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Jenn Jackson: Professor slammed for calling 9/11 ‘attack on heteropatriarchal' system

Dr Jenn Jackson took to Twitter on Friday, September 10, and published a series of tweets vocalizing her problems
UPDATED SEP 12, 2021
Dr Jenn Jackson took to Twitter on September 10 and published a series of tweets on 9/11 (Photo by Alex Wong/Getty Images,
Dr Jenn Jackson took to Twitter on September 10 and published a series of tweets on 9/11 (Photo by Alex Wong/Getty Images,

A political science professor at Syracuse University sparked a major uproar after claiming 9/11 was an attack on "heteropatriarchal capitalistic systems" that "white Americans fight to protect."

Dr Jenn Jackson took to Twitter on Friday, September 10, and published a series of tweets vocalizing her problems with how "white pundits and correspondents" spoke about 9/11 and the impact the tragedy had on America. In her website's biography, Jackson notes her pronouns as "they/them" and describes herself as a "queer genderflux androgynous Black woman, an abolitionist, a lover of all Black people, and an Assistant Professor at Syracuse University in the Department of Political Science."


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"It's twenty years since 9/11 and I'm still really disturbed by how many white pundits and correspondents talk about it," Jackson began on Twitter. "I'm watching [White House chief of staff on 9/11] Andy Card and [Former Homeland Security Secretary] Jeh Johnson on MSNBC. Card just said that 9/11 was the first time that Americans ever felt fear. He said that it was the last morning we woke up without fear and that the 'terrorists' succeeded in introducing us to fear."

A man leaps to his death from a fire and smoke-filled Tower One of the World Trade Center on September 11, 2001, in New York City after terrorists crashed two hijacked passenger planes into the twin towers. (Photo by Jose Jimenez/Primera Hora/Getty Images)

"White Americans might not have really felt true fear before 9/11 because they never felt what it meant to be accessible, vulnerable, and on the receiving side of military violence at home. But, white Americans' experiences are not a stand-in for 'America,'" she continued. "Plenty of us Americans know what it's like to experience fear and we knew before 9/11. For a lot of us, we know fear *because* of other Americans."

"We have to be more honest about what 9/11 was and what it wasn't. It was an attack on the heteropatriarchal capitalistic systems that America relies upon to wrangle other countries into passivity. It was an attack on the systems many white Americans fight to protect," Jackson alleged. "We have to be clear that the same motivations that animated America's hypervigilance and responsiveness to 'terror' after 9/11 are now motivating the carceral state and anti-immigration policy," she added.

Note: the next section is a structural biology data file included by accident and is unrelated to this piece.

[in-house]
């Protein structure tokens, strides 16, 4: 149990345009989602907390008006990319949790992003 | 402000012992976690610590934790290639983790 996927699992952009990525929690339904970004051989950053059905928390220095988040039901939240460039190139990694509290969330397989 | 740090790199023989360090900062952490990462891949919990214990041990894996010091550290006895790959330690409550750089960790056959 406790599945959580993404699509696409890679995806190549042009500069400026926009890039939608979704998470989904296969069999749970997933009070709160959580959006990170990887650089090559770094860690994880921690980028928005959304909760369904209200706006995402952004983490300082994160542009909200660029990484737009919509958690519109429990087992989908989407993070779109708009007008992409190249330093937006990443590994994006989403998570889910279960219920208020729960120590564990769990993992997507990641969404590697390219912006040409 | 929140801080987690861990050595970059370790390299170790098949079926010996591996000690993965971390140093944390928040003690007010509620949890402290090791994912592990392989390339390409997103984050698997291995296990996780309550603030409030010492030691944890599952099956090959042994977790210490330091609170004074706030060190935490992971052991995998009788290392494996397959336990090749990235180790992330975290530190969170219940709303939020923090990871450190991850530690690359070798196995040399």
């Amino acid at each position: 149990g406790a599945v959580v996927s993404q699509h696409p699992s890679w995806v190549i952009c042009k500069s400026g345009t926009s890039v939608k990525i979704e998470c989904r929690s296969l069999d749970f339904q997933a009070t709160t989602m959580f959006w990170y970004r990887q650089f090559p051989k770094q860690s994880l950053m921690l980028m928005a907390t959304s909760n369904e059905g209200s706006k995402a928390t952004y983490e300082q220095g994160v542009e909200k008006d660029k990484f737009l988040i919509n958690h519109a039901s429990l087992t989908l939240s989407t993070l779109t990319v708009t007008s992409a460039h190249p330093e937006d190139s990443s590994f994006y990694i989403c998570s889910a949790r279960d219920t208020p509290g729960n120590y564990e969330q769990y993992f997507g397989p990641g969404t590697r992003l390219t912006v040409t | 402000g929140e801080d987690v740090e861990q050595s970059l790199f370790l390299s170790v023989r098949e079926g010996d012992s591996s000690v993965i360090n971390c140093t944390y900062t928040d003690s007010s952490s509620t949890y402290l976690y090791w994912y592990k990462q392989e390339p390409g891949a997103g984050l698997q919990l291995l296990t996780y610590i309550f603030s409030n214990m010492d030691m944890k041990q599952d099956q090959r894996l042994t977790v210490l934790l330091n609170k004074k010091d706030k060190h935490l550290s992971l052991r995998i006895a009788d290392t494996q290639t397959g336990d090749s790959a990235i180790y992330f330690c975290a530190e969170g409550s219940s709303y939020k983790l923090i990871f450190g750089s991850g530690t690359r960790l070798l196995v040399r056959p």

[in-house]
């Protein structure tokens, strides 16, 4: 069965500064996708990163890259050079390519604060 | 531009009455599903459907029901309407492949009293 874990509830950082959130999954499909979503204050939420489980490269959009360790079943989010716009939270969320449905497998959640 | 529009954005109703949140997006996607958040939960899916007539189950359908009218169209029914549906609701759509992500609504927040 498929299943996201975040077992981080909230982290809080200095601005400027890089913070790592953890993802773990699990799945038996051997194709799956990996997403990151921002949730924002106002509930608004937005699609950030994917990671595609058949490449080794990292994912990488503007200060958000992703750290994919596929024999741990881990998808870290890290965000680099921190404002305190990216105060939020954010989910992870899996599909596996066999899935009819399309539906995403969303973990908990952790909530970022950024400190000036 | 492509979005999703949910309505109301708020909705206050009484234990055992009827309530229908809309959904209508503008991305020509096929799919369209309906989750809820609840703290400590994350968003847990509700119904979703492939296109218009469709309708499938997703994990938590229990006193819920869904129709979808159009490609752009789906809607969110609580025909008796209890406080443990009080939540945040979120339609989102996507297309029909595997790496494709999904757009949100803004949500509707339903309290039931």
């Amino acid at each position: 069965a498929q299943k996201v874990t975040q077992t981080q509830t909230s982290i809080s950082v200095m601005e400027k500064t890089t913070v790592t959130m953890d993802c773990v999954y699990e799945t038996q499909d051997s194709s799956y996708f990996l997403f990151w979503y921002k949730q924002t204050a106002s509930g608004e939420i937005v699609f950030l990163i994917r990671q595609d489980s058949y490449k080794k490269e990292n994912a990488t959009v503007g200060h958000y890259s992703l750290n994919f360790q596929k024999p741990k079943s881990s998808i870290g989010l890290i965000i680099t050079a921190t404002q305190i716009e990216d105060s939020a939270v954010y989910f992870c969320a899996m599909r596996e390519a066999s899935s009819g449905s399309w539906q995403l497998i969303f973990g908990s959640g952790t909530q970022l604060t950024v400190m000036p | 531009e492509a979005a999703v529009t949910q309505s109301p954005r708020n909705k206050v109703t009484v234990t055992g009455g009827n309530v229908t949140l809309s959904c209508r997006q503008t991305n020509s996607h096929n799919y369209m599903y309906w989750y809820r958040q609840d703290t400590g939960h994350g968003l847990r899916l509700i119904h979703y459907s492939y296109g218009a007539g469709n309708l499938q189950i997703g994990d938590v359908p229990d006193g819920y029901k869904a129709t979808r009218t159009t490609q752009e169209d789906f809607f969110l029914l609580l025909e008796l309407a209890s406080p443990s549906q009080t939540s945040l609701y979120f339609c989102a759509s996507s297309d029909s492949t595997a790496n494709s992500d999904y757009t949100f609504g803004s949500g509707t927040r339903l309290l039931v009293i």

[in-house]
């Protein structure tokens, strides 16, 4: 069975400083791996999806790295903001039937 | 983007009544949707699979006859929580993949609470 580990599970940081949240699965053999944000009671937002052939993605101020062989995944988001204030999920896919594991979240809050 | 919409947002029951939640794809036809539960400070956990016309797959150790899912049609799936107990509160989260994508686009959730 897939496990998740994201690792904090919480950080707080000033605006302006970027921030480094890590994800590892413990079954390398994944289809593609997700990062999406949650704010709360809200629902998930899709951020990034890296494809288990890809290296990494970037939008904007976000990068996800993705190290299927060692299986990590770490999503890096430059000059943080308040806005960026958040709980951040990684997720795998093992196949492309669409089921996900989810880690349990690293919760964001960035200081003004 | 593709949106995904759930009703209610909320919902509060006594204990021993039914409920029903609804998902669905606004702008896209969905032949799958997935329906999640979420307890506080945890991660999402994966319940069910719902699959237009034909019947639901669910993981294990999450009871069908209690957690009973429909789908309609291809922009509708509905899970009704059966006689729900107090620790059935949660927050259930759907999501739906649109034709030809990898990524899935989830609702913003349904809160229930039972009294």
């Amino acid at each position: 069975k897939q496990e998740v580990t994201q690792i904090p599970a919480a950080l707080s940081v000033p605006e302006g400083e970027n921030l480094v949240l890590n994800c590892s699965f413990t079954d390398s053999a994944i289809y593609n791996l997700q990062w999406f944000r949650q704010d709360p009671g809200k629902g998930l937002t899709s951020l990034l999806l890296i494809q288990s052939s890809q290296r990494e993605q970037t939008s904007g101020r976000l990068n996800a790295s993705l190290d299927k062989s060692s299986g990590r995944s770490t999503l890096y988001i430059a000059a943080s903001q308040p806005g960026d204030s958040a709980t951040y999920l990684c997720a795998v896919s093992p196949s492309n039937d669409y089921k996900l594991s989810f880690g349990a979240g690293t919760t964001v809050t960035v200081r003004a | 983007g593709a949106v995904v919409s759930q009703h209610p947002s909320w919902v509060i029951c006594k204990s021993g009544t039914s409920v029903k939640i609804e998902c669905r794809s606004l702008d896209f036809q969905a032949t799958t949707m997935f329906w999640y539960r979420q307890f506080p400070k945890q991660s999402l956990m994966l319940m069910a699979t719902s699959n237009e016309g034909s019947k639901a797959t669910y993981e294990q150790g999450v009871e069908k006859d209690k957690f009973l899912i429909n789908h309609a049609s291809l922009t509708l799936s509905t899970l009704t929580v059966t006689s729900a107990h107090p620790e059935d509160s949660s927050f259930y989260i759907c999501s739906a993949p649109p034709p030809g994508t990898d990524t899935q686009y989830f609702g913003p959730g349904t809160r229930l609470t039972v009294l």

The 'Tribute in Light' memorial lights up lower Manhattan near One World Trade Center on September 11, 2018, in New York City. (Photo by Spencer Platt/Getty Images)

As expected, Jackson's incendiary remarks sparked a wave of backlash and mockery. "Osama Bin Laden was a famous opponent of heteropatriarchy. Read more about it in my forthcoming paper 'Queering the Destruction of the Kuffar,'" one quipped.

"The language of wokeism… it uses colorful, smart & complicated-sounding phrases tossed into a word salad and mixed with emotional expressions so you can't deconstruct the nonsense. Jenn Jackson is a poster child of a crazy person acting as a paid pseudo-intellectual," another mocked.

"This sounds an awful lot like you're saying it was both good and justified," a user commented. "Let me make sure I am getting this correct... The 9/11 attack by arguably the most heteropatriarchal people on earth was orchestrated because of America's heteropatriarchal systems? I'm sure the female & LGBTQ execs who died in the Twin Towers would love this hot take," one wrote.

"The state should remove this woman from educational institutions. Public or Private," another opined. "What a race-hustling hatemonger Jenn Jackson is," another chimed in.







Jackson "locked" her Twitter account following the uproar. However, her tweets were archived here.

On September 11, 2001, Al Qaeda terrorists led by Osama bin Laden hijacked four airliners and crashed them into the World Trade Center towers and the Pentagon. The attacks claimed nearly 3,000 American lives and marked the dawn of a new era in US history as it embarked on its controversial "War on Terror." That said, this was the first 9/11 anniversary after the US concluded its 20-year war effort in Afghanistan.